Simon Swan rode motorbikes for a living before setting up an award-winning tech company. He recently caught up with BLM to talk about imposter syndrome, disrupting the recruitment agency, and the growing pains of building a business.
What was your background before becoming an entrepreneur?
I wasn’t great at school. The careers advisor said I “should get a trade” and recommended plumbing, saying “you’ll never be out of work with a trade…” I knew unblocking toilets wasn’t for me so I got an electronics engineering apprenticeship instead. I loved it. It fed my curiosity – I’ve always liked to break things down and rebuild them to see how they’re made. Despite enjoying it, I left to follow my real passion: motorcycling. I spent the majority of my twenties as a journalist and editor, riding bikes and writing about them for magazines. I’d always wanted to start my own business though, and at 28 I set up a marketing consultancy business, which proved a soft-landing into self-employment. A few years later I met my co-founder, Sara, and we began playing with the idea of Hiring Hub – a recruitment agency marketplace.
How does your background influence your work in business?
The engineer in me always looks at the process first, analyses it and seeks to improve it, rather than blaming people. Continuous improvement was drilled into us as apprentices, so we were continually trying to optimise and were encouraged to seek better ways of doing things. That mindset has served me well. Ditto the journalism – I understand and value the power of storytelling and can write; being able to articulate and communicate ideas is really important in business. As for the motorcycling, well, people think racing a motorcycle is crazy, and risky. And sure it carries a degree of risk, but it’s very calculated and thoughtful. You learn to remain calm, to compose yourself and your feelings. I’d never stopped to consider it really, but thinking about it, there’s a lot that riding bikes really fast has taught me, not least when to commit and when to hold fire.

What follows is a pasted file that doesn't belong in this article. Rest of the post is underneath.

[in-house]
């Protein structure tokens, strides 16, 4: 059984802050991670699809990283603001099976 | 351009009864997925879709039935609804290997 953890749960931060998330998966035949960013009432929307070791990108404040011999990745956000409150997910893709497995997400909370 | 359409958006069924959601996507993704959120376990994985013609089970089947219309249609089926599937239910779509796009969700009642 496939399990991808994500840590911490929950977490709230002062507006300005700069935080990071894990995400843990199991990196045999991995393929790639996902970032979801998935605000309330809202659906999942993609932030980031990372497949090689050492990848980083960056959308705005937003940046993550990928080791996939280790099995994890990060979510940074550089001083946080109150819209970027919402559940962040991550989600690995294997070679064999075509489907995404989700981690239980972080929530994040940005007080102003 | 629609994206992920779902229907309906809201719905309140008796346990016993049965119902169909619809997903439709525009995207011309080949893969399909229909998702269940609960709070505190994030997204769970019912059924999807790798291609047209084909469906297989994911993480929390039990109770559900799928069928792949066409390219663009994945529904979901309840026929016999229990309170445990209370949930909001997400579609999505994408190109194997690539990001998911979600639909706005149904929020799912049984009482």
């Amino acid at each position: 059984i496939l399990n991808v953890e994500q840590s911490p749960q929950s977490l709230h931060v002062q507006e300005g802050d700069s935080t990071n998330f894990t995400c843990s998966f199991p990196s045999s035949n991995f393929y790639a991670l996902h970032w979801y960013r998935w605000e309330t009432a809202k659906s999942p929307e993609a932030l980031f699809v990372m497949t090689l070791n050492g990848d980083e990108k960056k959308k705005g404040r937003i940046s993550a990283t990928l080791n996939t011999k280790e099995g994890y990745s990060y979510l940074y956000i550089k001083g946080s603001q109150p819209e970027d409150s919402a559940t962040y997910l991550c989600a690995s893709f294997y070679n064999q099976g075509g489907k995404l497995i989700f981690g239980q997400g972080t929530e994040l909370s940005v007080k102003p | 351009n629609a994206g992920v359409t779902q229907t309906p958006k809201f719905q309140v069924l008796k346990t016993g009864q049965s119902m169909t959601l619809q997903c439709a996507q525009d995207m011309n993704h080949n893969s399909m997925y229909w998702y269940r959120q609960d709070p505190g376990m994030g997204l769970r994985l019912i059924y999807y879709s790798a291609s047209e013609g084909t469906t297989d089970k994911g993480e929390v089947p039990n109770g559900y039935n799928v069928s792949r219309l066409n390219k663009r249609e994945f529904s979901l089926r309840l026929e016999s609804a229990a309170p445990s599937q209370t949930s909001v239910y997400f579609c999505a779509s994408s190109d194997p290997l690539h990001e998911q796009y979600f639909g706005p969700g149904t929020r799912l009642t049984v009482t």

What is the vision for Hiring Hub?
Finding good, specialist recruiters is hard. As is judging their quality. We want to organise the UK’s 16,000 small, independent, specialist recruitment agencies and help employers find and work with the right ones in the right moment so they can fill jobs faster, at a fair cost. Ultimately, we want to improve the customer experience in what, let’s face it, is a maligned industry and make people feel good about recruitment agencies.
How has that vision evolved since the company’s early years?
It hasn’t shifted significantly. From day one we felt we could use technology to help employers and recruiters work better together, to facilitate better relationships. A marketplace model lends itself to this, as inherently they tend to foster trust and transparency while streamlining and centralising relationships and processes.
Who is Hiring Hub looking to disrupt?
We seek to enable employers and small, specialist recruiters. I suppose the only companies that may find it challenging when Hiring Hub is at scale is the big, corporate recruiters like Michael Page and Hays, who we believe deliver a slow, expensive, commoditised service. We aim to take market share from them, and redistribute those vacancies to independent recruitment agencies that we think care more about their candidates and clients and their own brand, and therefore deliver a better service. The big PLCs would struggle to compete with an agile marketplace of 1000s of employers and 1000s of specialist recruiters, where tech did much of the heavy-lifting. However, we’ve some way to go yet before the big brands will start worrying…